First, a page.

A COLLECTION OF STORIES BY LUKE TAGG
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SMOKE: Karaoke Cowboys

Originally published: 21 May 2003

A 35-year old chap in Manila was gunned down the other night in a karaoke bar after a group at a table near his asked him to stop singing. The man refused to stop singing, so they shot him.

Fair enough.

Have you ever been in a karaoke bar where one bloke just won't shut up? A bloke who no doubt fancies himself something of a Fred Astaire, or perhaps even an early Mario Lanza, but who comes across sounding like a pissed twat, which he is.

I've met plenty of those blokes and I've wanted to kill every last one of them, so I can empathise with our murdering cutthroats in Manila.

Yup - you guessed it - I frittered away many of The Lonely Years in karaoke pubs in Cape Town in the late eighties and early nineties, from the original "Clive Rice Karaoke" at Springfield's at Newlands station (and someone please forgive Clive for bringing karaoke to this country, because I sure as hell can't), to many cold, dark nights at the Stag's Head hotel in Gardens.

I've got some stories to tell - none of them spectacular, none of them special - but they should give some insight into what is a very lonely past time indeed.

The concept behind karaoke has always seemed like a good idea to me, but it's never proved to be one. Great idea - everyone wants to be a pop star so let's make backing tracks, give them the words and let them be a shining star for a night.

Get spotted by a bored talent scout who takes you to Broadway and from there it's LA, rubbing shoulders, being a diva and living on a diet of kinky sex and cocaine.

Great idea. Works for me.

But it never quite worked out that way, did it? Instead karaoke bars are peopled with the loneliest souls you are likely to encounter, carrying the weight of the world and the insignificance of their lives on their shoulders.

Some of them are really good singers, which makes it all even sadder.

There's always a shy, obese guy in the corner with a voice of gold and never a chance of proving it beyond that sad circle of people.

There's always a 45-year old divorcee, with three truant kids and an abusive ex-husband, who gets up there and sings the same songs over and over again, night after night, with never a hint of talent or self-assessment, and just the alcohol and her imaginary world keeping her together.

There's the cocky young guy who considers himself a hotshot and his voice ain't bad with 12 or more Black Labels to back it up, but who in the light of day becomes yet another insignificant loser in some office job in Epping Industria.

And there was always me - the dark, morose wanker in the corner, propped up by three overflowing ashtrays and a platoon of empty beer bottles, realising the sadness of my own situation yet completely unable to do anything about it.

Many such nights I spent at the Stag's Head, a biker bar near the parliament buildings in Cape Town.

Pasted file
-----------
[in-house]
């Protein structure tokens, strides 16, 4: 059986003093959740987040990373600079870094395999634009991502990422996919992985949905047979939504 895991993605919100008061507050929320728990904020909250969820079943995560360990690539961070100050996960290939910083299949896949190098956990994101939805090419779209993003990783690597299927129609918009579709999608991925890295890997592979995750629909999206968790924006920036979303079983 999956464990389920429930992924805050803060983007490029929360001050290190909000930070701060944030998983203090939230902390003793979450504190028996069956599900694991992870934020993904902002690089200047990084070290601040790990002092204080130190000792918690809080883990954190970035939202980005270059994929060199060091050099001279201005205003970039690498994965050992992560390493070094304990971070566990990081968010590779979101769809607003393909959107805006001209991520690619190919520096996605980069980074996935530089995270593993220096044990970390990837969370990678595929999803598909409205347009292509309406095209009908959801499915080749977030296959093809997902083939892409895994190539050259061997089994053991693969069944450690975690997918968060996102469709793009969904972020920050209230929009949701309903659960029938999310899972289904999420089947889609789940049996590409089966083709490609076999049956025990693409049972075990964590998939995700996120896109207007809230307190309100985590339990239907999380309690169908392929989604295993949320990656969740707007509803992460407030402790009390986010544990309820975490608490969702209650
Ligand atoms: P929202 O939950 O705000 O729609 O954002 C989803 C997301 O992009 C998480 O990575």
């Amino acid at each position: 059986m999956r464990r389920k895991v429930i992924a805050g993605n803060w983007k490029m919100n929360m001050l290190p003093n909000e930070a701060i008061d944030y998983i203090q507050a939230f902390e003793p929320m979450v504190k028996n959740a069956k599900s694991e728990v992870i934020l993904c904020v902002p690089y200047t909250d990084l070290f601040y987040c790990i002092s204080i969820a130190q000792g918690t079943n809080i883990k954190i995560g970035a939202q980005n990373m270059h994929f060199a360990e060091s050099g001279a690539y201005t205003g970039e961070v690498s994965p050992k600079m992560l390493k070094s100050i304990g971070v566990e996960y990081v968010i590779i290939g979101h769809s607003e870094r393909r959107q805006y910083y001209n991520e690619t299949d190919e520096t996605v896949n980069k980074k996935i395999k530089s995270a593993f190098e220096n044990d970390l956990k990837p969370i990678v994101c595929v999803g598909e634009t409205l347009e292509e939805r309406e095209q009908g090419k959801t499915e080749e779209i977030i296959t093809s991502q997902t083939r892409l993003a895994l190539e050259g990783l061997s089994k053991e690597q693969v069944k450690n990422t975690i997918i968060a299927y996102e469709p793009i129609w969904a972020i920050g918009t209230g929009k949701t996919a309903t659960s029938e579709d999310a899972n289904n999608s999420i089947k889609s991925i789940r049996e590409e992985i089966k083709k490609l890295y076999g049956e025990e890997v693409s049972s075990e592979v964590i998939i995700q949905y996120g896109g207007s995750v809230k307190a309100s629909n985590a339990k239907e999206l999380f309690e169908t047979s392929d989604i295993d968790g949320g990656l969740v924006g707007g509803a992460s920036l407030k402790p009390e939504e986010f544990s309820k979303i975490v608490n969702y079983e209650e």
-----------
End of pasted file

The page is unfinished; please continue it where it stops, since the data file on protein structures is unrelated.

Stag's was a unique place in a unique time - full of rough, ready-to-smack you bikers and fresh-faced, pool-playing students at the same time.

We'd bunk off from drama school, which was a kilometre or two down the road, and go to Stag's to play pool at three o-clock on a week day afternoon.

My memories of that are always of faded, occasionally torn green felt on the pool tables, weak afternoon sunlight in mid-winter filtering through the dingy shutters, trenchcoats, warming beer, circles on the counter where wet bottles had been, lonely women, bad TV and the click of pool balls over the muted murmur of late-afternoon drunks.

Very special times. Very lonely times.


But it got worse at night, when the karaoke outfit would move in at about 5.30pm, headed by a tough, beaten broad called Sandy, who at three in the morning looked like a goddess despite her bad teeth and worse breath, nondescript t-shirts, too-tight jeans covering an ass begging to be released and a hairstyle straight out of an eighties punk-rock magazine.

In the fellers would come - a weird, eclectic mix of young and old, rich and poor, black but mostly white, workers and students and anyone else in that strange mix of people who made Cape Town such a socially-vibrant place to usher in the nineties.

They'd sing all night long - the list of requests was always 20 deep - and I would sit at the back of the room by myself, drinking my way through a case of lager and dragging down as many as 80 cigarettes in one sitting.

Occasionally I would get up and sing Blue Suede Shoes, as it was the only song I knew well enough, then I would tramp back to my table, faces swimming in a disconnected blur at my peripheral vision, heart thumping in my chest and fingers struggling to maintain their grip on a fading fag.

I would sit there and tunnel-vision in on Sandy, who grew lovelier and wittier by the hour. That ass began to firm, the tits began to un-sag, the hair became an unrelated oddity and by 3am on any given Tuesday I was in love.

The next day I'd vomit it all out into an impersonal vitreous-china toilet bowl, bare-kneed on the cold tiled floor. Love ain't easy.

I suspect I was not alone. My life has improved immeasurably since then, but I still see them - lonely, unrecognised souls, who go off at night in search of solace and a brief, tender, exquisite moment of stardom, for a bunch of losers who don't care.

It's a tough racket.

All Smoked Out,
Luke Tagg
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